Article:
A small side note/fun fact: in planning this recipe after camping last weekend, I thought that a mustard-based dressing would be able to sit out longer than one with mayo before the potato salad goes bad. It turns out that what you need to worry about is actually bacteria on the potatoes themselves, not the mayo. So don’t leave potato salad out for more than two hours without refrigerating.

End side note. Here are a few tips and tricks to get a picture-perfect potato salad to impress your family and friends, with little extra work required:

  • Grab a nice, very grainy Dijon mustard for the dressing. The mustard seeds add texture and pops of tang.
  • Slice the green beans at a slant. It’s fancier for some reason.
  • Slice those red onions really thin. I want to see tears, people.
  • Probably the simplest trick is to use potatoes of different color, and leave the skin on. The skins are thin enough that they’re no problem for eating the salad, and they add great variation to the dish (plus one less prep step!).
  • Lastly, and I’m giving you a real food photography trick here, so don’t tell anyone—fresh herbs. Lots of fresh dill and chives will make it look slightly messy but delicious.

You can impress them all with this simple and light potato salad. A twist on the classic, perfect to bring along to a Memorial Day barbecue or summertime picnic.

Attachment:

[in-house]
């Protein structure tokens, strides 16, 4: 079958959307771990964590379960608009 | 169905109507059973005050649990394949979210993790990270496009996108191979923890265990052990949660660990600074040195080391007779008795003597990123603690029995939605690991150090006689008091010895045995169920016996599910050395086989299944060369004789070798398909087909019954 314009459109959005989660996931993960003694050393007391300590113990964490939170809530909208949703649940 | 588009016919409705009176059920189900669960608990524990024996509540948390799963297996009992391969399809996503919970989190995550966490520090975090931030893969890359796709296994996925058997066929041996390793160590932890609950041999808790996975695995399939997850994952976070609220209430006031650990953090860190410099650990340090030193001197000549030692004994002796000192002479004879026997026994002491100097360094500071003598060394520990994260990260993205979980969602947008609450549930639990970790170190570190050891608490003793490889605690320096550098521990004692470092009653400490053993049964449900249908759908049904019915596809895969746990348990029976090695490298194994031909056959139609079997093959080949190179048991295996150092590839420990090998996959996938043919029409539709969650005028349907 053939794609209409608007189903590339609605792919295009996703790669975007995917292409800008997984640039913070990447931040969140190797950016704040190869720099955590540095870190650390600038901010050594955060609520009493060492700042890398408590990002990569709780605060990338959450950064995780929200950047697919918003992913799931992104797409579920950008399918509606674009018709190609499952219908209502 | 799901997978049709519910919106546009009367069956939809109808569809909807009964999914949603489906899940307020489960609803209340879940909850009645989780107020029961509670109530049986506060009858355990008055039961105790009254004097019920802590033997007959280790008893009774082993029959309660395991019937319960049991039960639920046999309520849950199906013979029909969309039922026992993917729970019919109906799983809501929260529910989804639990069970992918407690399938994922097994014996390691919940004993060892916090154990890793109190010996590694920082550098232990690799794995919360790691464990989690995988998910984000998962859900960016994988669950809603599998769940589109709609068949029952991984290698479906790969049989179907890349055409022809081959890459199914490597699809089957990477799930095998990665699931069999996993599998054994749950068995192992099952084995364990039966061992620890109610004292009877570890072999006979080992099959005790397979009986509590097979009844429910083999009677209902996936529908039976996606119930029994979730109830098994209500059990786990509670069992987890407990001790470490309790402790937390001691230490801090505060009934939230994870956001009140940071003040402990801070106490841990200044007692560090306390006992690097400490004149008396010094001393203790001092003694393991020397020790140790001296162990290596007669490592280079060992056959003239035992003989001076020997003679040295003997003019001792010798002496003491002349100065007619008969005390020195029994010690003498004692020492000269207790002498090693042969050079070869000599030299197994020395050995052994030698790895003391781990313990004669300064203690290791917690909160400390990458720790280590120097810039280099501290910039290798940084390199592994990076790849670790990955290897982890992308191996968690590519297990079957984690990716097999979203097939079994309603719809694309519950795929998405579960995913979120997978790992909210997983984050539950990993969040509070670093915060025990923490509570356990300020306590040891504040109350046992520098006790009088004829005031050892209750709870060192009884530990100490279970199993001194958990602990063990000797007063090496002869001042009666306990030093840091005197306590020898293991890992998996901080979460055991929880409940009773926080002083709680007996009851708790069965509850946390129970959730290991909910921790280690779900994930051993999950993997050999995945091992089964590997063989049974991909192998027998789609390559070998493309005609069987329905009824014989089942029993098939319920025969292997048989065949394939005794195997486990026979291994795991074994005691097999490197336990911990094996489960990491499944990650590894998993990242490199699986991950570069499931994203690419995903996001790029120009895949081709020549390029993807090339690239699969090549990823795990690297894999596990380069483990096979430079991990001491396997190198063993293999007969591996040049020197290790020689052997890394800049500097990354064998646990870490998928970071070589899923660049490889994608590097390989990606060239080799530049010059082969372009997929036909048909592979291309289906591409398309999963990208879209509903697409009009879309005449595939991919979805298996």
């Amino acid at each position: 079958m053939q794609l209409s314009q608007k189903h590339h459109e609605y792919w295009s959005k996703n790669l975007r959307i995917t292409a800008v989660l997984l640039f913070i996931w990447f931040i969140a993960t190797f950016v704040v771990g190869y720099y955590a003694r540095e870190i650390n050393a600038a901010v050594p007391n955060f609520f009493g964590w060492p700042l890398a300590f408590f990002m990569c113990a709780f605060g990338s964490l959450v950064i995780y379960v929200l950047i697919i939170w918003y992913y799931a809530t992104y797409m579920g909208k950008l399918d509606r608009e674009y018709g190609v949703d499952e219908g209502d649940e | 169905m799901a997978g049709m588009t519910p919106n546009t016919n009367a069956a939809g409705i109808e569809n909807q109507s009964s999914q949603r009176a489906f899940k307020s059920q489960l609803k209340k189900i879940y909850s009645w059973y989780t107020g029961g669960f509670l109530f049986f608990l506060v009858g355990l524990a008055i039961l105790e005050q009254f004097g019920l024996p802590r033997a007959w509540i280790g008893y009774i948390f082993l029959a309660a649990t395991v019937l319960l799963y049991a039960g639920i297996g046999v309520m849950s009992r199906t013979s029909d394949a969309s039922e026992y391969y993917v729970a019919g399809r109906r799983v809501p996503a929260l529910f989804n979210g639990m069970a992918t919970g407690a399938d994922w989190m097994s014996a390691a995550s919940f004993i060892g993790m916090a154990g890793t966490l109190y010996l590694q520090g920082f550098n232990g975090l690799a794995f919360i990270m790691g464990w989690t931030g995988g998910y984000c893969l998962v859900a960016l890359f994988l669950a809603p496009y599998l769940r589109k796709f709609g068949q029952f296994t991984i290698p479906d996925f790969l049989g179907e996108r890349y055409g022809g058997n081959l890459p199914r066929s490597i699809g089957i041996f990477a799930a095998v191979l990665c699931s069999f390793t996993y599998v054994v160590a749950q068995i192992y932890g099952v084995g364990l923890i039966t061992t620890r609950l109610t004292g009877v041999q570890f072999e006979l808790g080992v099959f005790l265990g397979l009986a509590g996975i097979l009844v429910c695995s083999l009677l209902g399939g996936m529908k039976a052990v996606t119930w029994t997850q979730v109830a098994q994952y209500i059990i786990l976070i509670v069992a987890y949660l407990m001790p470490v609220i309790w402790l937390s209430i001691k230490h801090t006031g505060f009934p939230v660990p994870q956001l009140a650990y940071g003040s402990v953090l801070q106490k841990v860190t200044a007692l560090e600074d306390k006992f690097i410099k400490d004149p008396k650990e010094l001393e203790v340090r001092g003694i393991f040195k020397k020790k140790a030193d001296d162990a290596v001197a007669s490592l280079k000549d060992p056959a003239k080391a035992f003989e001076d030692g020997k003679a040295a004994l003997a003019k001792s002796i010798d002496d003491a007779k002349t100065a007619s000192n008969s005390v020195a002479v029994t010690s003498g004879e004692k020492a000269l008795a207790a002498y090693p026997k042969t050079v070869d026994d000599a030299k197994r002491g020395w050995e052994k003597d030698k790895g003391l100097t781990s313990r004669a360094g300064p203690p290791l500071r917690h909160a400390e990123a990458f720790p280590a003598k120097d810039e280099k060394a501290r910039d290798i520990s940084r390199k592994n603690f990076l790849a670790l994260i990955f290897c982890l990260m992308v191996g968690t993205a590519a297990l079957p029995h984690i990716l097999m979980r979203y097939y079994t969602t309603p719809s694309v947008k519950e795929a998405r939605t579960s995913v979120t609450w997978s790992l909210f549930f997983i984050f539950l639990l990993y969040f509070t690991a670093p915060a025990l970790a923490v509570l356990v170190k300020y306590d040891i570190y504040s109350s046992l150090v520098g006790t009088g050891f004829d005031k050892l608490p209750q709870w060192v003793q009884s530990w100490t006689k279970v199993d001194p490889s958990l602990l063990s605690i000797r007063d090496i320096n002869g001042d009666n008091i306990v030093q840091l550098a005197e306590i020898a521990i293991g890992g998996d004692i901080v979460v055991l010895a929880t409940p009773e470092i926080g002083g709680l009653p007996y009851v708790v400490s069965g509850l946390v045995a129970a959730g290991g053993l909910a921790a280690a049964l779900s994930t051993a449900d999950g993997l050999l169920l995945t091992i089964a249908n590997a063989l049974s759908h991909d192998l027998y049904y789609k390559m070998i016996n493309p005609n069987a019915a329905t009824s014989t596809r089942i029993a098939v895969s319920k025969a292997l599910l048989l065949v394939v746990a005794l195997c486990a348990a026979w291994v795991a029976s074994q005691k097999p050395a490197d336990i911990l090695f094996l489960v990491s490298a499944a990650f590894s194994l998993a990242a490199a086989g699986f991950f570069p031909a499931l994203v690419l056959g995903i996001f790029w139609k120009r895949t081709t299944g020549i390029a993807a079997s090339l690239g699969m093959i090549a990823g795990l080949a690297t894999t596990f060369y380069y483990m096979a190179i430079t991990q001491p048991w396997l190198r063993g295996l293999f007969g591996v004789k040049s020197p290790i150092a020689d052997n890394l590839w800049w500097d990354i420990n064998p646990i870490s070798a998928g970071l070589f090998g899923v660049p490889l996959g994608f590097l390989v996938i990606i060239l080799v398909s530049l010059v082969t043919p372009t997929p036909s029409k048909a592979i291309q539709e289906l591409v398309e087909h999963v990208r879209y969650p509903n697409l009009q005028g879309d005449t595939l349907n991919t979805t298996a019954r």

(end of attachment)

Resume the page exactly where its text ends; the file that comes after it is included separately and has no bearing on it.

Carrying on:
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Summer Potato Salad with Dijon
Serves 6
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  1. 2.5 lbs. small new potatoes (red, yellow, or purple), quartered
  2. 3 tbsp apple cider vinegar
  3. 2 ½ tbsp Dijon mustard
  4. Salt and freshly ground pepper
  5. ¼ cup extra virgin olive oil
  6. 6 oz. green beans
  7. ¼ medium red onion, thinly sliced
  8. 2 tbsp fresh dill, chopped
  9. 2 tbsp fresh chives, chopped
  1. Place the potatoes in a large pot and add enough cold water to cover them by an extra inch. Add a generous tablespoon of salt to the water and bring to a boil. Reduce the heat to simmer and cook for 8-15 minutes, until the potatoes are tender when pierced with a small sharp knife.
  2. Drain the potatoes in a colander and then transfer to a large bowl. In a separate bowl, whisk together the vinegar and Dijon. Add salt and pepper to taste. Slowly whisk in the olive oil. Pour the dressing over the potatoes and gently toss.
  3. Use the same pot to bring water to a boil for the green beans. Add the green beans to the boiling water and cook for 4 minutes. Meanwhile, fill a bowl halfway with ice water. Transfer the green beans to the ice water bath for 1-2 minutes to stop the cooking process. Drain the beans in the colander and pat them dry.
  4. Add the green beans, red onion, dill, and chives to the potatoes. Gently stir to evenly coat. Adjust salt and pepper to taste. Refrigerate for one hour before serving.
  1. Serves 6-8 as a side.
  2. The potato salad can be served right away, but really tastes better after being refrigerated for at least an hour.